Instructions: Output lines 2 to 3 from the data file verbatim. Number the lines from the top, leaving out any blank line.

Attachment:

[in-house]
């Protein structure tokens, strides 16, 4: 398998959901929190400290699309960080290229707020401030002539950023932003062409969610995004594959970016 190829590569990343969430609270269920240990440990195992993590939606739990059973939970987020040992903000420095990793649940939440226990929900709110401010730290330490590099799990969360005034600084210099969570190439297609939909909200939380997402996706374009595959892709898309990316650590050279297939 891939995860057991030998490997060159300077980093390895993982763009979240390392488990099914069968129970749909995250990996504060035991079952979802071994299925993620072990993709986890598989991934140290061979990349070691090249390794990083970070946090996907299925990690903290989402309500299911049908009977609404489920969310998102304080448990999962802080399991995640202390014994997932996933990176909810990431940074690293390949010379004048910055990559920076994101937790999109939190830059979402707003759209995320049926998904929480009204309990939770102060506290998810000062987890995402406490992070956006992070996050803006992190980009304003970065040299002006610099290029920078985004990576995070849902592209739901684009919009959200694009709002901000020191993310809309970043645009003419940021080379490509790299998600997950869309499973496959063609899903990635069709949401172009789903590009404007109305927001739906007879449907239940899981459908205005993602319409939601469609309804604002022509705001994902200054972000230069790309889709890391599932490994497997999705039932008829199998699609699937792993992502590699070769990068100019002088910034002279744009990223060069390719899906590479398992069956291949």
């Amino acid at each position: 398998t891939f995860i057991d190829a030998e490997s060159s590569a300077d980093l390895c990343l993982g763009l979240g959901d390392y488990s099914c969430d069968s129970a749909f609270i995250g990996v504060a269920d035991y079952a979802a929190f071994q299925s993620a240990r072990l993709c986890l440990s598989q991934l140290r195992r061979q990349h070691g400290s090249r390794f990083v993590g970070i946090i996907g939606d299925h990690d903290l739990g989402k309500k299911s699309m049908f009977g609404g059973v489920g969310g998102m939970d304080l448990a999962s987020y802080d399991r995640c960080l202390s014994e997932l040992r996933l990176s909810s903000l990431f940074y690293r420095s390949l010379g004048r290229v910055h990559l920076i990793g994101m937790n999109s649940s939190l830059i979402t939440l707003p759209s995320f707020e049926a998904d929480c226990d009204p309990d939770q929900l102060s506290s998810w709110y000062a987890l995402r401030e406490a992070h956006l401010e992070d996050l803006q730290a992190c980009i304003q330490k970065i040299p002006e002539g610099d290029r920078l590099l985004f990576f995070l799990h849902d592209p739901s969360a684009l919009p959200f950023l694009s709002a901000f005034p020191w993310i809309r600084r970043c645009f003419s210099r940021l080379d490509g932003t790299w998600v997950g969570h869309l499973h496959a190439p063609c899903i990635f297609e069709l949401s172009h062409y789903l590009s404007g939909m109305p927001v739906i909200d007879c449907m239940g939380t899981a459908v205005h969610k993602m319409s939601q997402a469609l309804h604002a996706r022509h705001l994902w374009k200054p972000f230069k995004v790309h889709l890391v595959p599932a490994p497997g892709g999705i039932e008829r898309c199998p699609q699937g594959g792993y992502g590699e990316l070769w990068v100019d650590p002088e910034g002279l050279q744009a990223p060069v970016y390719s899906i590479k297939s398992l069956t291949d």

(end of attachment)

């Protein structure tokens, strides 16, 4: 398998959901929190400290699309960080290229707020401030002539950023932003062409969610995004594959970016 190829590569990343969430609270269920240990440990195992993590939606739990059973939970987020040992903000420095990793649940939440226990929900709110401010730290330490590099799990969360005034600084210099969570190439297609939909909200939380997402996706374009595959892709898309990316650590050279297939 891939995860057991030998490997060159300077980093390895993982763009979240390392488990099914069968129970749909995250990996504060035991079952979802071994299925993620072990993709986890598989991934140290061979990349070691090249390794990083970070946090996907299925990690903290989402309500299911049908009977609404489920969310998102304080448990999962802080399991995640202390014994997932996933990176909810990431940074690293390949010379004048910055990559920076994101937790999109939190830059979402707003759209995320049926998904929480009204309990939770102060506290998810000062987890995402406490992070956006992070996050803006992190980009304003970065040299002006610099290029920078985004990576995070849902592209739901684009919009959200694009709002901000020191993310809309970043645009003419940021080379490509790299998600997950869309499973496959063609899903990635069709949401172009789903590009404007109305927001739906007879449907239940899981459908205005993602319409939601469609309804604002022509705001994902200054972000230069790309889709890391599932490994497997999705039932008829199998699609699937792993992502590699070769990068100019002088910034002279744009990223060069390719899906590479398992069956291949």
């Amino acid at each position: 398998t891939f995860i057991d190829a030998e490997s060159s590569a300077d980093l390895c990343l993982g763009l979240g959901d390392y488990s099914c969430d069968s129970a749909f609270i995250g990996v504060a269920d035991y079952a979802a929190f071994q299925s993620a240990r072990l993709c986890l440990s598989q991934l140290r195992r061979q990349h070691g400290s090249r390794f990083v993590g970070i946090i996907g939606d299925h990690d903290l739990g989402k309500k299911s699309m049908f009977g609404g059973v489920g969310g998102m939970d304080l448990a999962s987020y802080d399991r995640c960080l202390s014994e997932l040992r996933l990176s909810s903000l990431f940074y690293r420095s390949l010379g004048r290229v910055h990559l920076i990793g994101m937790n999109s649940s939190l830059i979402t939440l707003p759209s995320f707020e049926a998904d929480c226990d009204p309990d939770q929900l102060s506290s998810w709110y000062a987890l995402r401030e406490a992070h956006l401010e992070d996050l803006q730290a992190c980009i304003q330490k970065i040299p002006e002539g610099d290029r920078l590099l985004f990576f995070l799990h849902d592209p739901s969360a684009l919009p959200f950023l694009s709002a901000f005034p020191w993310i809309r600084r970043c645009f003419s210099r940021l080379d490509g932003t790299w998600v997950g969570h869309l499973h496959a190439p063609c899903i990635f297609e069709l949401s172009h062409y789903l590009s404007g939909m109305p927001v739906i909200d007879c449907m239940g939380t899981a459908v205005h969610k993602m319409s939601q997402a469609l309804h604002a996706r022509h705001l994902w374009k200054p972000f230069k995004v790309h889709l890391v595959p599932a490994p497997g892709g999705i039932e008829r898309c199998p699609q699937g594959g792993y992502g590699e990316l070769w990068v100019d650590p002088e910034g002279l050279q744009a990223p060069v970016y390719s899906i590479k297939s398992l069956t291949d």